Mr Straws House, Worksop

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Mr Straws House

The Edwardian semi-detached house, built in 1905 and located on Blyth Grove in Worksop, was the residence of the Straw family. William Straw ran a lucrative grocery and seed company. He had two children, Walter and William Jr., with wife Florence, the daughter of a well-off butcher. They moved from the flat above the shop into the house in 1923, naming it “Endcliffe Villa”. Florence quickly got to work on the decoration of her new house. The period features include patterned carpets, thick curtains, and dark, heavy wallpapers that were popular at the time. Oil paintings housed in gilt-frames adorn the walls, though none of the items found in the house are classed as being valuable or particularly rare.

William died suddenly in 1932 while gardening. The family, grieving the loss, decided to preserve the house and avoided all forms of modernisation. William’s tobacco pouch and pipe, hanging beside the fireplace, was untouched, and the 1932 calendar was left on the wall. William Jr., who had moved to London to become an English teacher around 1918, returned to the house in 1938, the year before his mother’s death. He and brother Walter continued to run the house without making any changes, resisting modern conveniences. Walter died in 1976, and William Jr. lived in the house until 1985, when he was hospitalised after a fall. Without any heirs to whom he could pass on the property, he decided to bequeath it, and the bulk of his fortune, to the National Trust. He died in 1990.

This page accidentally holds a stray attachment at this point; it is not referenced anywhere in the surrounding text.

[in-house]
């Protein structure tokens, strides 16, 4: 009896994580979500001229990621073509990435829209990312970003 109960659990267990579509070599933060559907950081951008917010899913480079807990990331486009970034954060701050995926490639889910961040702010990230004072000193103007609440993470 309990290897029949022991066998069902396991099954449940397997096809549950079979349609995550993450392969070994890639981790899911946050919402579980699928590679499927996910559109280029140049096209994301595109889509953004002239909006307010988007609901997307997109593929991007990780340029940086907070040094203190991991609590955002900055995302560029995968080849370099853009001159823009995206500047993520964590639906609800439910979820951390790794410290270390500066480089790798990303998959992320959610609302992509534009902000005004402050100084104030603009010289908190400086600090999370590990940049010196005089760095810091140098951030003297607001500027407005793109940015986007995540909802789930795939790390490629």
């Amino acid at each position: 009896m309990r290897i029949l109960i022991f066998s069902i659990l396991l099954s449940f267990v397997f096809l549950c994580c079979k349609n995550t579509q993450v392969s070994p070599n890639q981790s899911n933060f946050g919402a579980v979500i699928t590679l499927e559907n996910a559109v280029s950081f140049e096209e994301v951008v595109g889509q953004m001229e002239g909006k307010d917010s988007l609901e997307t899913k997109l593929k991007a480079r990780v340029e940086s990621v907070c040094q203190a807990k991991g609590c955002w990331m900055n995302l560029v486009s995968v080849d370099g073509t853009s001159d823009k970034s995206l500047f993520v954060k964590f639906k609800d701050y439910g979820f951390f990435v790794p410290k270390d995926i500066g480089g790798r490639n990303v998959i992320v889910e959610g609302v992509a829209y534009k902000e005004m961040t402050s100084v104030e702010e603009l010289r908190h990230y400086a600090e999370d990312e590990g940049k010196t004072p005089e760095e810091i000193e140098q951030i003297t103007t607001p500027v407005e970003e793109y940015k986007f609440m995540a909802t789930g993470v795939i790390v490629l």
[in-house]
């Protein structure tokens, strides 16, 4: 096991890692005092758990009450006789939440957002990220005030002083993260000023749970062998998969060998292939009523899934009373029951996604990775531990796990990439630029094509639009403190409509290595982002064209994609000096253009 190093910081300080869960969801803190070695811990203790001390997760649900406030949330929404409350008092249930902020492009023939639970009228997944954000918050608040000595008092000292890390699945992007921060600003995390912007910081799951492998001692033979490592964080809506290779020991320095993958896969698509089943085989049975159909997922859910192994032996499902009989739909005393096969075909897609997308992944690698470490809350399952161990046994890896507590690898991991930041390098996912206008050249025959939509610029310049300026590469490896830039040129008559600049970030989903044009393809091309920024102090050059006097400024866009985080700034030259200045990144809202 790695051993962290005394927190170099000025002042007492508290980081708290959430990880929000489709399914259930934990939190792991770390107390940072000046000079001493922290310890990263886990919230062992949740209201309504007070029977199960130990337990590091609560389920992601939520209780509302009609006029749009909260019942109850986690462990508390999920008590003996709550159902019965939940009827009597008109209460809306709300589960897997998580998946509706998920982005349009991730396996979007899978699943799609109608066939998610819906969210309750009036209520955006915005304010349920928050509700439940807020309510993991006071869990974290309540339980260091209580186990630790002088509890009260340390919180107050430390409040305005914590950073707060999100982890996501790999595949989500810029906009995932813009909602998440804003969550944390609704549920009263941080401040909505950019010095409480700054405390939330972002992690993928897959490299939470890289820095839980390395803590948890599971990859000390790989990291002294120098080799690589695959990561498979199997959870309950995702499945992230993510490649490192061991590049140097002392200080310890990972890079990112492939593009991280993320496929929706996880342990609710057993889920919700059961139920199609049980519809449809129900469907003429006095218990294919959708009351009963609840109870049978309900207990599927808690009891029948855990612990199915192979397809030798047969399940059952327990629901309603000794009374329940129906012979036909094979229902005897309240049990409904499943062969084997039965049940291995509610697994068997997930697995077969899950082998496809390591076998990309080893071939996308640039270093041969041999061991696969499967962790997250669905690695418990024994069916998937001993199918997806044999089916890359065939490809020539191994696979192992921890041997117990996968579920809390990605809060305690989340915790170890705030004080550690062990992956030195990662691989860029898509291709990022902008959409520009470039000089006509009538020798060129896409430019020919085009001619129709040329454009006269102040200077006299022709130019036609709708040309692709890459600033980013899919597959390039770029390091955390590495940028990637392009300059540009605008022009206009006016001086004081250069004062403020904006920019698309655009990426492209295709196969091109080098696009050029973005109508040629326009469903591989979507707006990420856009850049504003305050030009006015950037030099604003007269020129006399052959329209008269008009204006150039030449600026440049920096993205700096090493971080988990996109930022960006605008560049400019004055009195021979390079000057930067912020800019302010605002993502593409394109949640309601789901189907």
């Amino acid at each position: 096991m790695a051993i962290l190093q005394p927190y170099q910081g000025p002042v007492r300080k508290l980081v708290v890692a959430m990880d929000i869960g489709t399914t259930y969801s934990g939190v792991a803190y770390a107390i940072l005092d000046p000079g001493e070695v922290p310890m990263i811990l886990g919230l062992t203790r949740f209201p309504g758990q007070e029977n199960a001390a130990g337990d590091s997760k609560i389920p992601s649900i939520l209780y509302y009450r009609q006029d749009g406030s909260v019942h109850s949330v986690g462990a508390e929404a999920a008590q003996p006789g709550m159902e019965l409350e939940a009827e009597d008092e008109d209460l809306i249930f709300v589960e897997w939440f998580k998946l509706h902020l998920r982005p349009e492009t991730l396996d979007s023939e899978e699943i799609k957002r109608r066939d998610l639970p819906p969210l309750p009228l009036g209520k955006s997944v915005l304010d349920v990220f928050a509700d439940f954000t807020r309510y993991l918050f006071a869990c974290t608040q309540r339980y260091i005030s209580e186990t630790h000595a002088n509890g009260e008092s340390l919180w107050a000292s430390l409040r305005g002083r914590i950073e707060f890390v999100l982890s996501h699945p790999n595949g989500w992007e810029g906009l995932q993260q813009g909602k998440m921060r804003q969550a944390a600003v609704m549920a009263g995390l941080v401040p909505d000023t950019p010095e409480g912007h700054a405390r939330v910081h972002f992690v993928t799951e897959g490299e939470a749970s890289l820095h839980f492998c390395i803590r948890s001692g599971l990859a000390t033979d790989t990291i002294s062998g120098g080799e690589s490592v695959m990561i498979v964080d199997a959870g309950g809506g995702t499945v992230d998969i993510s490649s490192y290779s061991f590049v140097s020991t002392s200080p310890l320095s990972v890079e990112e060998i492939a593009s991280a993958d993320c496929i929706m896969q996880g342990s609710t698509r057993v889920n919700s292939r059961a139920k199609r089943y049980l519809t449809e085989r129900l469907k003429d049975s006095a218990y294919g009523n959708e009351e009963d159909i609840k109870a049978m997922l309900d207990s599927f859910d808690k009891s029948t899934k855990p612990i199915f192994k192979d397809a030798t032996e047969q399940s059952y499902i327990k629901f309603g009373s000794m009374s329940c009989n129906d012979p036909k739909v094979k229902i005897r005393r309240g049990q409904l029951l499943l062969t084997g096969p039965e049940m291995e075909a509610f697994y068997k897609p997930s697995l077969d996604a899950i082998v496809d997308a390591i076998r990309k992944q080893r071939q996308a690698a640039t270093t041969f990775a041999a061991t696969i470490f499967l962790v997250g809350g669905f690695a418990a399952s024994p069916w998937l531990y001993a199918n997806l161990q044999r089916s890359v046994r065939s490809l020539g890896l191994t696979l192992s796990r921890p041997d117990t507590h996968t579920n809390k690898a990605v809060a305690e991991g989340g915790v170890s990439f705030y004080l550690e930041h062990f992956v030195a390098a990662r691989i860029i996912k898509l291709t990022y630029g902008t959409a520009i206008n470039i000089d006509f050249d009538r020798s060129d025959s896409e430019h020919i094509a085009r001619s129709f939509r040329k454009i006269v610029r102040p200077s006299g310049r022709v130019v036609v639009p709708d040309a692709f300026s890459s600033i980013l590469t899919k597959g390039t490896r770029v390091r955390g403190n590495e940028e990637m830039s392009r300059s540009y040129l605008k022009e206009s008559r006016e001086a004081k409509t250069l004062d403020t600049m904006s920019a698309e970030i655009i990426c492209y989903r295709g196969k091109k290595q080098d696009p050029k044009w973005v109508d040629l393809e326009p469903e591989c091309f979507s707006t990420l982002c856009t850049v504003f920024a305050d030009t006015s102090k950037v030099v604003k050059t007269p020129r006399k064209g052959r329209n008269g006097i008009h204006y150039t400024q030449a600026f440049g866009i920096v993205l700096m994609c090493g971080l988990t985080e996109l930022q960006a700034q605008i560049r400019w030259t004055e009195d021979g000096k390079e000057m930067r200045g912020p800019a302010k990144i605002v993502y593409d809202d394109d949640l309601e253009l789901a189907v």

The National Trust took ownership of the property in 1990, their first semi-detached house. Initial assessments of the property quickly revealed the historical preservation that had occurred over the years. Conservators were required to repair sections of wallpaper damaged by damp and touch up sections of the woodwork. The house opened to the public in 1993.

The family threw very little away and lived without many modern conveniences. Brothers William Jr. and Walter were determined to maintain the original feeling of the house. It is believed that a lightbulb once fell from the chandelier into William Jr.’s lunch and he refused to replace it. The empty socket therefore remained.

The house next door is also owned by The National Trust and features a coffee shop and museum room which contains some of the family’s belongings. The display includes William Jr.’s Scout uniform and teacher’s gown, as well as early photographs and Victorian furniture and household objects. Many of the items remain exactly where the Straw family left them. Over 12,500 individual items have been catalogued and photographed ranging from tea measures to a two-person Baby Daisy vacuum cleaner from the 1910s.

The property has been described as “the nearest thing to a time capsule that the National Trust has ever received” and “a unique glimpse into family life in suburban Britain between the wars”. The house is open to pre-booked tours for small parties of up to four people, with the “cosy” nature of the house limiting the number of people that can comfortably visit at any one time.

 

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